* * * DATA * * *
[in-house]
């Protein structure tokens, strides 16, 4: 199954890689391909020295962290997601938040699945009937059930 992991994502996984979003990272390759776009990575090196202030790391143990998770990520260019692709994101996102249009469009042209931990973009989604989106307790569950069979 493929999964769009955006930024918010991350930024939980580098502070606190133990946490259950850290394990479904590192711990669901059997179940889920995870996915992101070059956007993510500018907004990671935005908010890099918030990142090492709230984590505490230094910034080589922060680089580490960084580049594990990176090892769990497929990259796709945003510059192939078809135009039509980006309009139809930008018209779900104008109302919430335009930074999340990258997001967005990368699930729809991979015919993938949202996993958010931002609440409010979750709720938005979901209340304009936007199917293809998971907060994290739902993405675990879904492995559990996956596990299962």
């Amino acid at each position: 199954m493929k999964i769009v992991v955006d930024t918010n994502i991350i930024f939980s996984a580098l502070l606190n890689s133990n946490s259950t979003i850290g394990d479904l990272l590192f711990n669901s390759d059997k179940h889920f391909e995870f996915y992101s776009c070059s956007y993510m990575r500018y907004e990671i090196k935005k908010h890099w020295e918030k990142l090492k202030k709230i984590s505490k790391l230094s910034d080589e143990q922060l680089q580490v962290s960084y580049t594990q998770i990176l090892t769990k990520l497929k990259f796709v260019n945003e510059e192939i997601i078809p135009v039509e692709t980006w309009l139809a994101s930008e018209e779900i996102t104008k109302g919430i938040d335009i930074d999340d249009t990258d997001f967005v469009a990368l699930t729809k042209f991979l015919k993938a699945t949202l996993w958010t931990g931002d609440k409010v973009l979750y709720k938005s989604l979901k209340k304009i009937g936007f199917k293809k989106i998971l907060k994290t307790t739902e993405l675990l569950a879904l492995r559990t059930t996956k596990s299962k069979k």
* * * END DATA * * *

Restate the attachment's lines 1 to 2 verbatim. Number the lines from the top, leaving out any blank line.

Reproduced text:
[in-house]
């Protein structure tokens, strides 16, 4: 199954890689391909020295962290997601938040699945009937059930 992991994502996984979003990272390759776009990575090196202030790391143990998770990520260019692709994101996102249009469009042209931990973009989604989106307790569950069979 493929999964769009955006930024918010991350930024939980580098502070606190133990946490259950850290394990479904590192711990669901059997179940889920995870996915992101070059956007993510500018907004990671935005908010890099918030990142090492709230984590505490230094910034080589922060680089580490960084580049594990990176090892769990497929990259796709945003510059192939078809135009039509980006309009139809930008018209779900104008109302919430335009930074999340990258997001967005990368699930729809991979015919993938949202996993958010931002609440409010979750709720938005979901209340304009936007199917293809998971907060994290739902993405675990879904492995559990996956596990299962």